July 6th, 2004

consider it dug

my flesh began to swell.

Taking care of a home left to its own devices is hard work. The lawn needs to be raked before and after it is mowed, the weeds need to be sprayed with a weed-killer or pulled out by hand, the bushes need to be trimmed.

At the time, I was in the postage stamp-sized backyard; thick, slightly undersized work gloves covered my hands, a saw was in my right hand. I was doing my best to remove the trees.

The trees in question had to have been hardy fellows to have survived. They had managed to take root in the thin layers of dirt which were liberally sprinkled over cement, so a good number of the trees and weeds were able to be removed without any trouble. One of the trees, wedged in a shady corner behind the air conditioner, refused to cooperate. I was unsuccessfully yanking at the trunk, sweat trailing down my forehead and cheeks, when she came.

"She" was a little girl; a neighbor whose parents lived around the corner from her grandparents, who were my neighbors. She was wearing a pastel colored t-shirt with jean shorts. She held a paper cup with one hand while the other covered the top, as though she was attempting to prevent something to escape.

She was walking by as I straightened my back and wiped sweat from my forehead with the cloth covering my shoulder. She stopped, realizing that I was there.

"Can you keep a secret?" she asked me in a hushed tone. Having never talked to the girl before, I shrugged and nodded my consent.

She uncovered the cup and motioned for me to look in. "I'm trying to sneak it in 'cos one of the kids at the park said it was all alone and its family died. It's a baby hamster and it's lonely!" she burst out.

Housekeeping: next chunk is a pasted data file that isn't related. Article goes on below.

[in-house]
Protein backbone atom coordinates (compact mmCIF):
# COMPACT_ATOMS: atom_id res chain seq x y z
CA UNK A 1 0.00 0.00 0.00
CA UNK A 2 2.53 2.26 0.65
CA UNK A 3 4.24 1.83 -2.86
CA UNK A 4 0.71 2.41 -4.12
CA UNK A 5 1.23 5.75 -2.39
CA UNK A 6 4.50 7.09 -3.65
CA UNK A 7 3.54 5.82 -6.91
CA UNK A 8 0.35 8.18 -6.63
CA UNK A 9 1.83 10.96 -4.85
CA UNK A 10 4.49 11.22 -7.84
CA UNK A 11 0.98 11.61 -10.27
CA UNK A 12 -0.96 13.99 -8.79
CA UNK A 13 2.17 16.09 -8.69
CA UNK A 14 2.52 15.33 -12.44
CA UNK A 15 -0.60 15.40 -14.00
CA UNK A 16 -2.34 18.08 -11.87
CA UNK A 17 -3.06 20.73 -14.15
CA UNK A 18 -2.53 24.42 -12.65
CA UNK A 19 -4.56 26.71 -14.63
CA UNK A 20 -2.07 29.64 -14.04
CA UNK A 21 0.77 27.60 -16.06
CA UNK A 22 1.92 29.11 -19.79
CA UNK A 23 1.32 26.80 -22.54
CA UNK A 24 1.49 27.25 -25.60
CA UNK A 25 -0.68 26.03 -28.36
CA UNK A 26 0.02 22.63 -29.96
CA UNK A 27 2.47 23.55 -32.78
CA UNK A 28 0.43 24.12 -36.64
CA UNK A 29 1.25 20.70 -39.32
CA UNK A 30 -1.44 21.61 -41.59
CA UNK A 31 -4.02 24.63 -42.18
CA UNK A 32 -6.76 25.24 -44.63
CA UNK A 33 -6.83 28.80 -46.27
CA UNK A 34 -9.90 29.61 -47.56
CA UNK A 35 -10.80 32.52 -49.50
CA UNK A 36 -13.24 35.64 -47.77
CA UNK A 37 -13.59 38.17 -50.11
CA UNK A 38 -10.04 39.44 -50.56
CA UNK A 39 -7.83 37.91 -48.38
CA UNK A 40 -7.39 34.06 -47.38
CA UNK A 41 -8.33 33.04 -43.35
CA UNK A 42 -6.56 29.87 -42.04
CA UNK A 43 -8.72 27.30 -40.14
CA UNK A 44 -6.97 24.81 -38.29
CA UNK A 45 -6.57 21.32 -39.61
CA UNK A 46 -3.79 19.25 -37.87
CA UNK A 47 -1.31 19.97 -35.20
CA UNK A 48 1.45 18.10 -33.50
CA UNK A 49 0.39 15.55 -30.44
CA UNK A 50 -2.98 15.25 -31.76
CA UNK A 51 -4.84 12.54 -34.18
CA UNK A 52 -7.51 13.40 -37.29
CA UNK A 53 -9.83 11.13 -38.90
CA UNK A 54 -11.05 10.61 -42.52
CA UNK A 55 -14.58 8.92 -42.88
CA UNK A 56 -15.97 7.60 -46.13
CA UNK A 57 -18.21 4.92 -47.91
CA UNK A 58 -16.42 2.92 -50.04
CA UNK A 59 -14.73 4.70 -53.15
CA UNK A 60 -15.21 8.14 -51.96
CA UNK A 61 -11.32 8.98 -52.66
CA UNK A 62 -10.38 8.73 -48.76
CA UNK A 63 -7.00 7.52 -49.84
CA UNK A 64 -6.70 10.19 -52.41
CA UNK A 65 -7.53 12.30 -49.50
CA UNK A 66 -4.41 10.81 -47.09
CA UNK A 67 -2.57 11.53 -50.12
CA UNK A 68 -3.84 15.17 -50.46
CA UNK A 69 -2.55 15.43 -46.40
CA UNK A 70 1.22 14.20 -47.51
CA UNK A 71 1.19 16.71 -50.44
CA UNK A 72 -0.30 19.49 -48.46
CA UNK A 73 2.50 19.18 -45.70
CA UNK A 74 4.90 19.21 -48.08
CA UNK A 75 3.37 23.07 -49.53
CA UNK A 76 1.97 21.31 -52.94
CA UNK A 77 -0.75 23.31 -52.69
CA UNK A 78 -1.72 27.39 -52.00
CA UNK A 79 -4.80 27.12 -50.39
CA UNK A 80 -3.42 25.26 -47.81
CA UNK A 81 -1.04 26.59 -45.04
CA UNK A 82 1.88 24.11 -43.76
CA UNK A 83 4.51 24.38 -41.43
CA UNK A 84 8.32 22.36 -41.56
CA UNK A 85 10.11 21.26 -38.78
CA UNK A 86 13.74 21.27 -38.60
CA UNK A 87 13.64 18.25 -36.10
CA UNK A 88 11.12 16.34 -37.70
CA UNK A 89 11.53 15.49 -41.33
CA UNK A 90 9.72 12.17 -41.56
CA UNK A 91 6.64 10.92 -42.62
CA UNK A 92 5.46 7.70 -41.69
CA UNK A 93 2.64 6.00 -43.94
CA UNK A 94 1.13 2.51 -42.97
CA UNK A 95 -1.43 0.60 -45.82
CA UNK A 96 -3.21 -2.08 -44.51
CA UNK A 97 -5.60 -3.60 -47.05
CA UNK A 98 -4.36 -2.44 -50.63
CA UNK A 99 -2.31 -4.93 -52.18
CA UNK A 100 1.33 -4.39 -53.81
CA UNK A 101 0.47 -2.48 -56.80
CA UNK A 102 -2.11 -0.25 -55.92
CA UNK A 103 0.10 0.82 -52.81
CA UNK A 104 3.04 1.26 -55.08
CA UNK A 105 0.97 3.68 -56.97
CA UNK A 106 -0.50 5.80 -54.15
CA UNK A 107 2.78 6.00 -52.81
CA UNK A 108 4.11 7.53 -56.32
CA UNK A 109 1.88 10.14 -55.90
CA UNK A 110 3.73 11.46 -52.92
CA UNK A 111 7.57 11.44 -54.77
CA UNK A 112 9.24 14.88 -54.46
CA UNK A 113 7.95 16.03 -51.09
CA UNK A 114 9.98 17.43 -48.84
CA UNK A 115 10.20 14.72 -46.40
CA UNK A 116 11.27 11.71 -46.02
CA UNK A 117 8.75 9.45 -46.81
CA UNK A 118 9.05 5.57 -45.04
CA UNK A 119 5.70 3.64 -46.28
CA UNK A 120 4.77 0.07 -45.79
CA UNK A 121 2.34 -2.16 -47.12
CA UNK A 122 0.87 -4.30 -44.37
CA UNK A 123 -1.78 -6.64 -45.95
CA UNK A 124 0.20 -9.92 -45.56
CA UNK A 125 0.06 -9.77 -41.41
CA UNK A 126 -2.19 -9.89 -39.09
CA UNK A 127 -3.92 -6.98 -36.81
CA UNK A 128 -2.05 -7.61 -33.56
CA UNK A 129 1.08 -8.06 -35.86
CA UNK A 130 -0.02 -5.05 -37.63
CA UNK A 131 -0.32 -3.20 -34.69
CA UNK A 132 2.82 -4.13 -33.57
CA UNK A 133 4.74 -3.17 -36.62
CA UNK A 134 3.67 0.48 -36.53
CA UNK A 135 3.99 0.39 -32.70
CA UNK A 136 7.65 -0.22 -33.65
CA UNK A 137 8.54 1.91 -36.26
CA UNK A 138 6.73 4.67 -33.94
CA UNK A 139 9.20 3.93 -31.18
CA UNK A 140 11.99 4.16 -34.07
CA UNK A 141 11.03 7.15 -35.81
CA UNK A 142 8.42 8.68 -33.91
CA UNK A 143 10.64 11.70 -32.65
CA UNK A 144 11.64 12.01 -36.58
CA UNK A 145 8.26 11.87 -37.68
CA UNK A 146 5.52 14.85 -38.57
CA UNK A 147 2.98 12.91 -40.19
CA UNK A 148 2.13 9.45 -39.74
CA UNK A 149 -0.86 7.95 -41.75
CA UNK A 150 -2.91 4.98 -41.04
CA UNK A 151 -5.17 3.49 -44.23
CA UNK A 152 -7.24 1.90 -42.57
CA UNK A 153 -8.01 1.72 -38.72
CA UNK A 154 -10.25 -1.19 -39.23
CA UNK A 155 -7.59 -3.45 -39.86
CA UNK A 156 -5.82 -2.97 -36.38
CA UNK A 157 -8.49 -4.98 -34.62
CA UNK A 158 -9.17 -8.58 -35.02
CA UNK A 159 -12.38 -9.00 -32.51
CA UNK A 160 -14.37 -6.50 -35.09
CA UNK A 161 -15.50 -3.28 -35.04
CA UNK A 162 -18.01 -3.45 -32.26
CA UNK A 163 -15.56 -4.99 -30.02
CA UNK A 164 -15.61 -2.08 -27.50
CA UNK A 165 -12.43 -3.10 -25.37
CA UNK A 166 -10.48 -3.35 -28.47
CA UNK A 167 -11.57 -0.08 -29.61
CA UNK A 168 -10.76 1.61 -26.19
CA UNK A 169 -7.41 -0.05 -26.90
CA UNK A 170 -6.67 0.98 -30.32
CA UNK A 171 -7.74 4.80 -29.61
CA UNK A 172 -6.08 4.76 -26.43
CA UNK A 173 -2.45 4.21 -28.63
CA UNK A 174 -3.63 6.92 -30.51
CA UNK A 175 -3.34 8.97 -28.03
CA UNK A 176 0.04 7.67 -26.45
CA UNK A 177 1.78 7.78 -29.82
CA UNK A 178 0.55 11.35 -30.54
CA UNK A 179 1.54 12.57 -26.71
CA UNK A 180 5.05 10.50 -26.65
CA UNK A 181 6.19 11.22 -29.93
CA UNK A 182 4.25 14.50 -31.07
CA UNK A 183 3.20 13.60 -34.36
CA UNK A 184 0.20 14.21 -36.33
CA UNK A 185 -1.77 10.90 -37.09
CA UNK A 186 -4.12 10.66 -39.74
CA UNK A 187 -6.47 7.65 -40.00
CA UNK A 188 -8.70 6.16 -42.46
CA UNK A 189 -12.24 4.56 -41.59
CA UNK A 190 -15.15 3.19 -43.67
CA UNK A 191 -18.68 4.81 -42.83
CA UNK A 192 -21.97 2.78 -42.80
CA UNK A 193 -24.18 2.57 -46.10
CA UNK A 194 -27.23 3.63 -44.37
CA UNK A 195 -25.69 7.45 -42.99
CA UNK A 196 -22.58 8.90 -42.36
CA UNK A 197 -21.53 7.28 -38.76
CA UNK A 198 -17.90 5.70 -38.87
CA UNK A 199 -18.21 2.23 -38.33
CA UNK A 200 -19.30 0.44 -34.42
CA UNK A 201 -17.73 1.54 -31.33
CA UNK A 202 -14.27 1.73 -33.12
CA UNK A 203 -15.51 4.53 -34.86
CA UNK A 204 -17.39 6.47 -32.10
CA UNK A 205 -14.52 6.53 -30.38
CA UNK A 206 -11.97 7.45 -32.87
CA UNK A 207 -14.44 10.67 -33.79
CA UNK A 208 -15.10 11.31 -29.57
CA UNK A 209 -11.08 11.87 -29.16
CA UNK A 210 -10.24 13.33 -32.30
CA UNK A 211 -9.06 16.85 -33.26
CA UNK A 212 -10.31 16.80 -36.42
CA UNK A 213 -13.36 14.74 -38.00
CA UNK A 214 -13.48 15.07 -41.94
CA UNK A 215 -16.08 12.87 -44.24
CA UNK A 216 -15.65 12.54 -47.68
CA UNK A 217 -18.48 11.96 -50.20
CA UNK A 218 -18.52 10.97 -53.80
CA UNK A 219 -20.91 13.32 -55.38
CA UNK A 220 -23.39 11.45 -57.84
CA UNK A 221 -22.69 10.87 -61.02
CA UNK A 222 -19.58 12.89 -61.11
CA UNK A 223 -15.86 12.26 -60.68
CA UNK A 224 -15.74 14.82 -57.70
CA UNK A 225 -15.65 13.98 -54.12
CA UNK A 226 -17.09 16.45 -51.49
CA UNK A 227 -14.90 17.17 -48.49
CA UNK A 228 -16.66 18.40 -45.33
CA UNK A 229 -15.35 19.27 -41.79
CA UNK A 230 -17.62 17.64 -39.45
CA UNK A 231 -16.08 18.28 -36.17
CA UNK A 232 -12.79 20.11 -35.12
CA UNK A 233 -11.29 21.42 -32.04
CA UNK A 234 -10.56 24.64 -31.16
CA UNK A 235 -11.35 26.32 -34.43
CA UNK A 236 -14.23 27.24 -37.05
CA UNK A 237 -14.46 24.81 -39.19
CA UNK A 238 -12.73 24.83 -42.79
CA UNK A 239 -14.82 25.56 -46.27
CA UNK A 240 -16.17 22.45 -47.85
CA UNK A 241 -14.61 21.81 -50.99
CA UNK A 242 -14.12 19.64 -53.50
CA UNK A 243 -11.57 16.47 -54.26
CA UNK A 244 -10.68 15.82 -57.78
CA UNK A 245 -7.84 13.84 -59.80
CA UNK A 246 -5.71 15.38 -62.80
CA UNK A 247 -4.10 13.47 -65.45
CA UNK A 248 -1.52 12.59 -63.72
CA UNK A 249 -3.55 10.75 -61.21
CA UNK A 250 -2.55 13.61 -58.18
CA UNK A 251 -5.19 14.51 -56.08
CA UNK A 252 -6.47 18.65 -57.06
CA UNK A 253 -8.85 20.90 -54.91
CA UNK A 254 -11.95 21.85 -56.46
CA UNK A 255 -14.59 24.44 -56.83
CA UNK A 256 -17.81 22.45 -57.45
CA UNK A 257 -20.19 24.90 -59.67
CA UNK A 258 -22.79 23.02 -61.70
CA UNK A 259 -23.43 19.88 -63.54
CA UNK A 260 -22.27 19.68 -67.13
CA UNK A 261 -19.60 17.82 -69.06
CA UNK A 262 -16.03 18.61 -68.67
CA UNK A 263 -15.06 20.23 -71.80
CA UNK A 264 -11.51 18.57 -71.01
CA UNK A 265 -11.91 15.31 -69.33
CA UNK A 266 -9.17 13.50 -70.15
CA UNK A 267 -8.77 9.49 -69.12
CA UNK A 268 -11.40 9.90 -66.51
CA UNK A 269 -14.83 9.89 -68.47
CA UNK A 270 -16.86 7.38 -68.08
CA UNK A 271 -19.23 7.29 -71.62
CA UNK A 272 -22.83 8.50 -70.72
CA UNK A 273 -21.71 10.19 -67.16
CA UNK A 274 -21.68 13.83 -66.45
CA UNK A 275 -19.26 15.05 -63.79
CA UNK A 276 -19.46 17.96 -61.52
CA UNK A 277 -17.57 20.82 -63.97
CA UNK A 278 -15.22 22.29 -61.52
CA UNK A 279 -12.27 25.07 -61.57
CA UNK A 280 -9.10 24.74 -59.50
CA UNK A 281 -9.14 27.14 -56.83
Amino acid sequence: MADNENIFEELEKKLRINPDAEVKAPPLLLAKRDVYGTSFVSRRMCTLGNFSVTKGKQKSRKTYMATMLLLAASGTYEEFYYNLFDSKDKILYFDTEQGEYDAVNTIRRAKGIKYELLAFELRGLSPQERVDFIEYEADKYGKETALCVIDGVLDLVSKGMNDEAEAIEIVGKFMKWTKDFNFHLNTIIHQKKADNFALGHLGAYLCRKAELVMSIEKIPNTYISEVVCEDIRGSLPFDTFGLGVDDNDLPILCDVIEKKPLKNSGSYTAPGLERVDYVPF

I said the first - and only - thing that came to mind at the sight of the small brown creature. "That's really cute."

Nodding furiously, she spoke up again. "They won't let me have it so I'm gonna bring it in and hide it and keep it company," and at that, her eyes gained a youth-like look of hope, of the sort of innocence which is lost once a child realizes that the world is not as perfect as they had formerly believed. "I need to go."

I gave a sort of half smile and she scurried off, rushing to her grandparents' house. I turned back to the tree - which, at six and a half feet tall, defeated my own five feet and nine inches by a significant margin. I reached out, wrapped my glove-covered hands around the trunk, and yanked with all of my force.

Moss and wet dirt were displaced as the roots were released from their tenuous grasps. I grinned with success, tossed the tree upon the pile of previously uprooted weeds and trees as a symbol of my macho manliness, and wiped my forehead again.


The next day, I was taking the garbage out the back door. It's an awkward task, taking out the garbage - no one ever wants to admit defeat to a pile of refuse. The simplest way is to gather every bag, box or item and drag it out to the curb in one go.

I managed to step away from the door as it slammed shut, narrowly missing my arm. I winced under the effort of carrying so many pounds of trash, ground my teeth, and walked toward the street.

As I returned to the house, ignoring all but the inane need of soap and water, I stepped upon something which laid upon the ground. It made a sickening crunch as I treaded on it. Continuing to walk, I turned to see what had made the noise without really noticing that I had turned.

A tiny paper cup.
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